Set during World War II, Hirahara’s historical mystery features a young Nisei woman resettled in Chicago with her family after a stay in a forced internment camp. Aki and her parents expect to be reunited with Rose, Aki’s older sister, but when they arrive, they learn she died on the tracks of the El. The police say it was suicide, but Aki is convinced she was pushed. Clark and Division has a dynamic heroine, a compelling plot, and lots of Chicago detail that would appeal to not just mystery fans but readers of Renée Rosen’s historical novels.
— Daniel Goldin
After Daniel Sutherland is found brutally murdered on his boat, the lives of several seemingly unconnected women will collide in unimaginable ways. Laura has been struggling to stay afloat and keep her head down ever since an accident as a child left her with scars she wishes she could forget. Miriam knows an outsider when she sees one - it takes one to know one. So, when she discovers Daniel's body and realizes Laura was the last known person so see him alive, she takes it upon herself to help Laura, while possibly getting the revenge she has been longing for all these years. Meanwhile, Carla is spiraling - it was only a few months ago that her sister died suddenly and tragically. Now her nephew has been murdered. But with even more tragedy littering her past, she might do anything to find peace. All three women are harboring painful memories and secrets that threaten to pull them apart. What would they do to finally be able to move on? Not for the faintest of heart, Paula Hawkins’s latest is a dark and brutal story that kept me in my favorite chair reading from the first page to the very last.
— Parker Jensen
St. Christopher’s is described as one of University of Cambridge’s smallest colleges, yet it feels filled with beautiful gardens, sunny open spaces, shady nooks, and numerous notable architectural features. At the same time, this small campus curiously holds the surprise of frighteningly dark corners. Some long-time employees here abuse privileges to merely gain private delight, while others win more substantial reward. In the midst of a liberal-leaning town, social disparities are in inverse proportion to the size of St. Christopher’s seemingly cozy setting. Perhaps this feeds the madness that is afoot? That is, the grizzly murders of young maidens. Filled with a cast of iron-strong wills and some perfectly placed, much-appreciated distractions, The Maidens will keep you on the edge of your seat to the end.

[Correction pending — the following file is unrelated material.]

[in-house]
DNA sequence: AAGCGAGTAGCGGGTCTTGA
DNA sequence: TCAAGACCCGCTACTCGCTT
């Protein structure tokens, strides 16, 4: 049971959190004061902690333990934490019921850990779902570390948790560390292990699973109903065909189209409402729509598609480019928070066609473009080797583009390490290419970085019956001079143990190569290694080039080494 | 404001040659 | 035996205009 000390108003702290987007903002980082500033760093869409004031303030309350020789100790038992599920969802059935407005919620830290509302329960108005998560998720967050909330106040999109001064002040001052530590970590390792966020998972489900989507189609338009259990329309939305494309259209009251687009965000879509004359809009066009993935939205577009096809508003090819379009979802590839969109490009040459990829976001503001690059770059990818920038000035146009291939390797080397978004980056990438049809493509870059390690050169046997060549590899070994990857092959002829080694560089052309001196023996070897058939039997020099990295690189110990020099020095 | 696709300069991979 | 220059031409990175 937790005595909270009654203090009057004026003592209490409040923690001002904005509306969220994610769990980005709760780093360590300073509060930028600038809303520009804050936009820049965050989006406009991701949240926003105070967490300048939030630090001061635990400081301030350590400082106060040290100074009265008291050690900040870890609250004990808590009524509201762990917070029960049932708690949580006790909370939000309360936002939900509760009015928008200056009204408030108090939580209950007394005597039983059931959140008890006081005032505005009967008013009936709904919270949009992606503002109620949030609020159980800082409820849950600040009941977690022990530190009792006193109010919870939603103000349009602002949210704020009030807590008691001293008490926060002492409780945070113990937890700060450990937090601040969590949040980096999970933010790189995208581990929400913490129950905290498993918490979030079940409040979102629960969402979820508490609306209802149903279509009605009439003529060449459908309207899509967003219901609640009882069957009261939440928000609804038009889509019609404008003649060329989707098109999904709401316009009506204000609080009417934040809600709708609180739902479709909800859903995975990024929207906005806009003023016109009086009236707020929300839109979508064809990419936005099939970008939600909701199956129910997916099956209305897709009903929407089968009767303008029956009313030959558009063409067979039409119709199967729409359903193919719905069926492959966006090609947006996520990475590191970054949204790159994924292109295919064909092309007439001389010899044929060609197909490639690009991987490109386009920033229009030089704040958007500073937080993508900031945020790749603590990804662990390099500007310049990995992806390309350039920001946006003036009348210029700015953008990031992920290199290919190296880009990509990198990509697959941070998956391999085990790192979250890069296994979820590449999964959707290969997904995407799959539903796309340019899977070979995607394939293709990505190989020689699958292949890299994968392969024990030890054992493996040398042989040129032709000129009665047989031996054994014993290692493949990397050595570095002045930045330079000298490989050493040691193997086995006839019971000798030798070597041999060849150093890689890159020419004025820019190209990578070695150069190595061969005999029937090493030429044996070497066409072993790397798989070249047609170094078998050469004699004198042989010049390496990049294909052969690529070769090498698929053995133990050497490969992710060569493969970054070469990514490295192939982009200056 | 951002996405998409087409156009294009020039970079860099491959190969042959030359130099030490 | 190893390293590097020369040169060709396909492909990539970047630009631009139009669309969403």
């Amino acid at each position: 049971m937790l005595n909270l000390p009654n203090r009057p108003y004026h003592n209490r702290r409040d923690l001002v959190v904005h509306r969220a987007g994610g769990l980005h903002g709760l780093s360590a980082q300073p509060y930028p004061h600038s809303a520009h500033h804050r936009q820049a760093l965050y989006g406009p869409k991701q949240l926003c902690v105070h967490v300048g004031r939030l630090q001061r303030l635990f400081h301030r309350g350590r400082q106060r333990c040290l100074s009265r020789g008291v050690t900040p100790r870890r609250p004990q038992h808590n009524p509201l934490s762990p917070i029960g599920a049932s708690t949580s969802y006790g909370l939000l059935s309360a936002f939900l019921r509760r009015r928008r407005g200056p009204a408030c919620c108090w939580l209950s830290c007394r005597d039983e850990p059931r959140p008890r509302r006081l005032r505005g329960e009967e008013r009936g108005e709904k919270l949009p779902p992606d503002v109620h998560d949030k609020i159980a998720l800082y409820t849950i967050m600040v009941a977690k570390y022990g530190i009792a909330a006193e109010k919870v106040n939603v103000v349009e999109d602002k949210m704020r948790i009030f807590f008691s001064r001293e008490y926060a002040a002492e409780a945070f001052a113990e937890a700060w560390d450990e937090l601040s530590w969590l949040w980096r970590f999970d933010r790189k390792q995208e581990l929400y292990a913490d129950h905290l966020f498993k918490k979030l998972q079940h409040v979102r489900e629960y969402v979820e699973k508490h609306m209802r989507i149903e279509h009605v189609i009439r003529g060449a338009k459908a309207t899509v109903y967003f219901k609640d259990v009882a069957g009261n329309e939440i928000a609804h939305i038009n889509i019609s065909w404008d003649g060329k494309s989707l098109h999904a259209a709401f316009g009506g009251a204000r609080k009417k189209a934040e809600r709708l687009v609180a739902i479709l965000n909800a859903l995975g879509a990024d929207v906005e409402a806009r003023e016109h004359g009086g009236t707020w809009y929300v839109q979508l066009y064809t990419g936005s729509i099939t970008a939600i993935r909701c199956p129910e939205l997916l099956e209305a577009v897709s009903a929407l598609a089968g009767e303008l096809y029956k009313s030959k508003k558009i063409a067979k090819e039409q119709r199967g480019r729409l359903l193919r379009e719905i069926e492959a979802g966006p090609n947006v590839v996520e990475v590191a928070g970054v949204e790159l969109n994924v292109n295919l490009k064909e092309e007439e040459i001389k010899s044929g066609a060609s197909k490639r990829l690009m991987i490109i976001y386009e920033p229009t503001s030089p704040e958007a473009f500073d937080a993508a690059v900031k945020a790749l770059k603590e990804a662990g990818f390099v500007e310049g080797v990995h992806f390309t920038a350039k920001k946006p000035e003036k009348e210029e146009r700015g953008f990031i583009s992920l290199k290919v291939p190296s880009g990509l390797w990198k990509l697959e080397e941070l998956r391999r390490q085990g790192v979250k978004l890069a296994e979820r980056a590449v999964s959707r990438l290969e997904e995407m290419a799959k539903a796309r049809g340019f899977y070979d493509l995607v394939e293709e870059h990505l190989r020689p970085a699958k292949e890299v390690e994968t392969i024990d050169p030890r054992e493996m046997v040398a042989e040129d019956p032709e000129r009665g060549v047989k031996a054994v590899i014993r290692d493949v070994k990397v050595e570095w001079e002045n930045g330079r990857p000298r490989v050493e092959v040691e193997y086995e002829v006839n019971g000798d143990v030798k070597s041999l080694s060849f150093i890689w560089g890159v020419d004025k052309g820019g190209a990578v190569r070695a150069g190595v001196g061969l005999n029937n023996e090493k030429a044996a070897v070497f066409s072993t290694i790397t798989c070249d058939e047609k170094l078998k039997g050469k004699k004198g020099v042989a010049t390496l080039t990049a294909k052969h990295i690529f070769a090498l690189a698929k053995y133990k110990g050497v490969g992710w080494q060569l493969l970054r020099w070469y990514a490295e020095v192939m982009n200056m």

— Kay Wosewick
Jane Wunderly actually gets to help out on a case that she didn’t stumble into in the third outing from the author of Murder at the Mena House. Her beau Redvers has been assigned to find a spy on board a trans-Atlantic voyage, and he’s asked Jane to accompany him, posing as his wife. In their attempts to root out the foreign agent, Jane stumbles upon another mystery – a socialite who claims her husband has disappeared. Could they somehow be connected? Figuring it out is just one of the delights of Neubauer’s latest, a mystery laced with espionage, humor, and romance.
— Daniel Goldin
There's a spy aboard the RMS Olympic in 1926, and Jane Wunderly is on the case with Redvers, posing as his wife as they look for the suspect. But what starts out as a search for a spy becomes more complicated when a passenger's husband goes missing, yet his existence is disputed by all but the wife and Jane herself. With everyone else doubting the flighty socialite's claims, it's up to Jane to prove her investigative talents. Three books in, this series delivers! I love all of the historical detail so much, and I especially love that Jane flouts societal standards with quiet confidence. Much like Redvers, I would trust Jane's instincts any day.
— Rachel Copeland
German spies, disappearing husbands, and gin rickeys abound aboard an Atlantic Ocean Liner in the 1920s, and globetrotting amateur detective Jane Wunderly and her cosleuthing faux-beau must sort it all out before the ship reaches shore or they find themselves overboard. If you’ve read the Wunder-ful previous installments, then you’re going to love how this book pays off on what’s come before. If you haven’t, who cares? Danger on the Atlantic is still guaranteed to delight. In fact, if you saw Death on the Nile and thought, “give me more of that,” then good news – Neubauer’s novel has the perfect vibes for you. A winner!
— Chris Lee
O’Donnell’s Victorian London is filled with grit, gore, lace, and grace, and enough humor and heart to soften the city’s sharp edges just as they begin to hurt. Young Bliss is urgently called to London by his only relative, an uncle who remains distant even while he supports Bliss’s Cambridge education. Bliss arrives at his uncle’s doorstep late the next evening, only to discover his uncle missing. Addled by worry, hunger and no sleep, Bliss finds himself employed the next morning by a brilliant but peculiar Scotland Yard detective who is investigating mysterious deaths of young women. A great variety of characters are pulled into the mystery as it threads its way through central London and eventually to a rural England ‘estate.’ This is an absolutely beguiling, visually rich mystery. More Paraic O’Donnell please!!!
— Kay Wosewick